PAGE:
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Difference between revisions of "Phagocytosis of erythrocytes"

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Appearance:
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'''Appearance''':
  
 
Phagocytosis of red cells by neutrophils opsonised by autoantibody.
 
Phagocytosis of red cells by neutrophils opsonised by autoantibody.
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Images of phagocytosis of erythrocytes by neutrophils
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[[File:Pe1.jpg|leftt|250px|link=]]
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[[File:Pe2.jpg|leftt|250px|link=]]
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'''Images of phagocytosis of erythrocytes by neutrophils:'''
  
 
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Cause:
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'''Cause:'''
 
 
  
 
The autoantibody usually affects children with viral infection, it can also occur idiopathically in adults
 
The autoantibody usually affects children with viral infection, it can also occur idiopathically in adults
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Described by:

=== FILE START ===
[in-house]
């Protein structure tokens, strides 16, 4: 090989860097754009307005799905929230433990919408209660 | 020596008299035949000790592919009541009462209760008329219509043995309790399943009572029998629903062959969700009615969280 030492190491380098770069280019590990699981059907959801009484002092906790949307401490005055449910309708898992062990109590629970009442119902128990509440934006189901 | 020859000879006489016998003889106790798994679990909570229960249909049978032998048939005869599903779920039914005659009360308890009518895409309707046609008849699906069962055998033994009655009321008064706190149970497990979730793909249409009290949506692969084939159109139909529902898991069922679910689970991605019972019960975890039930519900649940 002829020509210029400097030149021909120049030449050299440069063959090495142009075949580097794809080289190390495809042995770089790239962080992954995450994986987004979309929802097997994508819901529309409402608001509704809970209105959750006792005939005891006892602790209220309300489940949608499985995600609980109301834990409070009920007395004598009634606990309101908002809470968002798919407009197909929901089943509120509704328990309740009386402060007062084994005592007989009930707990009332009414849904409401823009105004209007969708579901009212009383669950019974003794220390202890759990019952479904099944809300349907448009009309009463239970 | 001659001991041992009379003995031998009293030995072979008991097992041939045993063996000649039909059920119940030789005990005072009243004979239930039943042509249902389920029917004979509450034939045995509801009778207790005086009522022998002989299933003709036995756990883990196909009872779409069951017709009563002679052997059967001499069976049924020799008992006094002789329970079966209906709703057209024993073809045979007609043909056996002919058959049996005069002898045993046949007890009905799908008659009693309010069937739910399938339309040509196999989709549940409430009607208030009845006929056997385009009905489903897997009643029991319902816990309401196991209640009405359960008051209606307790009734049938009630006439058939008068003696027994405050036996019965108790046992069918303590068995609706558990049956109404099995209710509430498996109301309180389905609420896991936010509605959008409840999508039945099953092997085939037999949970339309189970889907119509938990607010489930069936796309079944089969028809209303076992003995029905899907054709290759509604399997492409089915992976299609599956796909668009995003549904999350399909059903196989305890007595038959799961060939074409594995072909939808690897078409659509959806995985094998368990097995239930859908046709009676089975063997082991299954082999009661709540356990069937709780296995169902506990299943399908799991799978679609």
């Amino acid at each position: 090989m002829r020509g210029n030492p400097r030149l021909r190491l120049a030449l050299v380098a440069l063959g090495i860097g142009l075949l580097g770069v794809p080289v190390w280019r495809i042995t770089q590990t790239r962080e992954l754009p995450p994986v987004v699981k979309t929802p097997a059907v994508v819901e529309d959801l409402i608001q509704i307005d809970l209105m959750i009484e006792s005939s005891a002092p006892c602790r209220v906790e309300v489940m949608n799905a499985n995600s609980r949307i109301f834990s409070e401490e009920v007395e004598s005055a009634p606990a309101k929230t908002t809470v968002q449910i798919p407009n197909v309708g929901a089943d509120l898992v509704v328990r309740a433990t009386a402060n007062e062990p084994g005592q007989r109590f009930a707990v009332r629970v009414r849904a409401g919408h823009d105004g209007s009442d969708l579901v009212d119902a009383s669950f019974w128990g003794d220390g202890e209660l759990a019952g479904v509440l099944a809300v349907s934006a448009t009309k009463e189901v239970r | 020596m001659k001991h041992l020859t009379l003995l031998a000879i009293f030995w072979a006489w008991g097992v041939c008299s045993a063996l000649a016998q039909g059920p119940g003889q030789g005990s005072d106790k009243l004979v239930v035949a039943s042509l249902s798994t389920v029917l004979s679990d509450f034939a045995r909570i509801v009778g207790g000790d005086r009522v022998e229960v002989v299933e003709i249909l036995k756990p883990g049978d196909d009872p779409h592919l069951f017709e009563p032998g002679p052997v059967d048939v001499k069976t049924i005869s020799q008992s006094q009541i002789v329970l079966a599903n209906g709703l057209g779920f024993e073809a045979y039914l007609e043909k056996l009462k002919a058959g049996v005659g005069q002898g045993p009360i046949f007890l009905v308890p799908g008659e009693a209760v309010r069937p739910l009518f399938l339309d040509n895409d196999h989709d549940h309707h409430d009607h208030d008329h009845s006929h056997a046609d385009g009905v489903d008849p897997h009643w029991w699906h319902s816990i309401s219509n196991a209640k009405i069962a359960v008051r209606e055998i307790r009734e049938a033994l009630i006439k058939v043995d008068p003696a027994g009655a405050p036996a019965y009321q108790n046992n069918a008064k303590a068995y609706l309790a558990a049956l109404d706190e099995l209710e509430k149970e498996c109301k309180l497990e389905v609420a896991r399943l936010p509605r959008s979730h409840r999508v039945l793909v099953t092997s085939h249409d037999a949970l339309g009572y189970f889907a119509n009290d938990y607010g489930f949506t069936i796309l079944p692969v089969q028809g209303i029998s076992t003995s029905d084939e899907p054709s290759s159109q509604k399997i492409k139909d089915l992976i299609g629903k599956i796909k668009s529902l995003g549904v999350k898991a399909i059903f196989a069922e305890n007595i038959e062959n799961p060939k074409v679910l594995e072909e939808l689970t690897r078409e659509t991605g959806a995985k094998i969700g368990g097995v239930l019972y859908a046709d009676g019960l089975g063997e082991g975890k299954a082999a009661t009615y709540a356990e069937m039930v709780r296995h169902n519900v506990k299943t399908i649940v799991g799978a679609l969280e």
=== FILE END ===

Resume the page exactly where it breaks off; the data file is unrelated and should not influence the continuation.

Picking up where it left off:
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'''Described by:'''
 
 
  
 
Donath and Landsteiner
 
Donath and Landsteiner
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'''Significance:'''
Significance:
 
 
 
  
 
The biphasic IgG autoantibody usually recognises the P antigen binds in cold areas of the body (i.e. the extremities) fixing complement to the red cells. The cells subsequently circulate to warmer areas of the body and undergo complement-mediated hemolysis. This causes intravascular haemolysis anaeamia with haemoglobin in the urine – paroxysmal cold haemoglobinuria (PCH).
 
The biphasic IgG autoantibody usually recognises the P antigen binds in cold areas of the body (i.e. the extremities) fixing complement to the red cells. The cells subsequently circulate to warmer areas of the body and undergo complement-mediated hemolysis. This causes intravascular haemolysis anaeamia with haemoglobin in the urine – paroxysmal cold haemoglobinuria (PCH).
  
 
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Revision as of 19:15, 9 November 2019


Appearance:

Phagocytosis of red cells by neutrophils opsonised by autoantibody.



250px 250px

Images of phagocytosis of erythrocytes by neutrophils:



Cause:

The autoantibody usually affects children with viral infection, it can also occur idiopathically in adults


Described by:

Donath and Landsteiner


Significance:

The biphasic IgG autoantibody usually recognises the P antigen binds in cold areas of the body (i.e. the extremities) fixing complement to the red cells. The cells subsequently circulate to warmer areas of the body and undergo complement-mediated hemolysis. This causes intravascular haemolysis anaeamia with haemoglobin in the urine – paroxysmal cold haemoglobinuria (PCH).